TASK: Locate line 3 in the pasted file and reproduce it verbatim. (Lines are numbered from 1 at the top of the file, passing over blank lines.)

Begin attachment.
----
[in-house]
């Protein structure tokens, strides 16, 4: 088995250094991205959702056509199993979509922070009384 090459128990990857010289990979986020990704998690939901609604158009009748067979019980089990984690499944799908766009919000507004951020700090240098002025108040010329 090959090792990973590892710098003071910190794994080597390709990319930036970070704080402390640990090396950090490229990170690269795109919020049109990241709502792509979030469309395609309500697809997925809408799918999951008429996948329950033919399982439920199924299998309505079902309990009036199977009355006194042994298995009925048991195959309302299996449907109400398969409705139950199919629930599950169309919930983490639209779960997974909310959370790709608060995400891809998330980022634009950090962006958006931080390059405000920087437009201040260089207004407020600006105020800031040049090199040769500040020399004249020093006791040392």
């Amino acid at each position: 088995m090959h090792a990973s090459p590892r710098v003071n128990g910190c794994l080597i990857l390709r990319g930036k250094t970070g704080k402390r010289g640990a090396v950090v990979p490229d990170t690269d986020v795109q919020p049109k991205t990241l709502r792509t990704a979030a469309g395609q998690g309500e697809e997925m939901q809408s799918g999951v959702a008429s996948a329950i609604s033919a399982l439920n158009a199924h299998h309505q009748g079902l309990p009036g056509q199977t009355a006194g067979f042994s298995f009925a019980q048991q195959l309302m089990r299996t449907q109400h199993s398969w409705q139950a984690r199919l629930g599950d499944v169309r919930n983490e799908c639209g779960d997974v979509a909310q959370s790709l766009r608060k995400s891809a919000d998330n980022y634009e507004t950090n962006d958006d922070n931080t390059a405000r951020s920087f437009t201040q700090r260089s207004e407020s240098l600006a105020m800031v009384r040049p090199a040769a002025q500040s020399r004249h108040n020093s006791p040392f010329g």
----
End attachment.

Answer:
């Amino acid at each position: 088995m090959h090792a990973s090459p590892r710098v003071n128990g910190c794994l080597i990857l390709r990319g930036k250094t970070g704080k402390r010289g640990a090396v950090v990979p490229d990170t690269d986020v795109q919020p049109k991205t990241l709502r792509t990704a979030a469309g395609q998690g309500e697809e997925m939901q809408s799918g999951v959702a008429s996948a329950i609604s033919a399982l439920n158009a199924h299998h309505q009748g079902l309990p009036g056509q199977t009355a006194g067979f042994s298995f009925a019980q048991q195959l309302m089990r299996t449907q109400h199993s398969w409705q139950a984690r199919l629930g599950d499944v169309r919930n983490e799908c639209g779960d997974v979509a909310q959370s790709l766009r608060k995400s891809a919000d998330n980022y634009e507004t950090n962006d958006d922070n931080t390059a405000r951020s920087f437009t201040q700090r260089s207004e407020s240098l600006a105020m800031v009384r040049p090199a040769a002025q500040s020399r004249h108040n020093s006791p040392f010329g």